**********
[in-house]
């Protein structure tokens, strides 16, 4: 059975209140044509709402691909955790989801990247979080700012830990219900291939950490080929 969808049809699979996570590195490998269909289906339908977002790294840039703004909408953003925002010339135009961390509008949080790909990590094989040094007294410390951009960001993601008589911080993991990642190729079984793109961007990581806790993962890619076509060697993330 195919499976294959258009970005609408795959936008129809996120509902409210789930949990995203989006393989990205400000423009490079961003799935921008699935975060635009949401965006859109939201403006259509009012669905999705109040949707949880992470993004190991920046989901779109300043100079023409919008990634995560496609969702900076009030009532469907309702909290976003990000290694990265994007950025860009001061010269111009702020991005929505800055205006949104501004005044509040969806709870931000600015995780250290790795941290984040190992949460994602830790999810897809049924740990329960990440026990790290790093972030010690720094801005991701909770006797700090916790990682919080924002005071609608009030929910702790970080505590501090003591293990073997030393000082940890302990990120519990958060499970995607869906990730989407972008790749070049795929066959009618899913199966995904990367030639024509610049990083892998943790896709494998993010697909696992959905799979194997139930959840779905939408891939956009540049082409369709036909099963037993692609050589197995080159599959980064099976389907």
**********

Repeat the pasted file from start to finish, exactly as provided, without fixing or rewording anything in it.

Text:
[in-house]
């Protein structure tokens, strides 16, 4: 059975209140044509709402691909955790989801990247979080700012830990219900291939950490080929 969808049809699979996570590195490998269909289906339908977002790294840039703004909408953003925002010339135009961390509008949080790909990590094989040094007294410390951009960001993601008589911080993991990642190729079984793109961007990581806790993962890619076509060697993330 195919499976294959258009970005609408795959936008129809996120509902409210789930949990995203989006393989990205400000423009490079961003799935921008699935975060635009949401965006859109939201403006259509009012669905999705109040949707949880992470993004190991920046989901779109300043100079023409919008990634995560496609969702900076009030009532469907309702909290976003990000290694990265994007950025860009001061010269111009702020991005929505800055205006949104501004005044509040969806709870931000600015995780250290790795941290984040190992949460994602830790999810897809049924740990329960990440026990790290790093972030010690720094801005991701909770006797700090916790990682919080924002005071609608009030929910702790970080505590501090003591293990073997030393000082940890302990990120519990958060499970995607869906990730989407972008790749070049795929066959009618899913199966995904990367030639024509610049990083892998943790896709494998993010697909696992959905799979194997139930959840779905939408891939956009540049082409369709036909099963037993692609050589197995080159599959980064099976389907």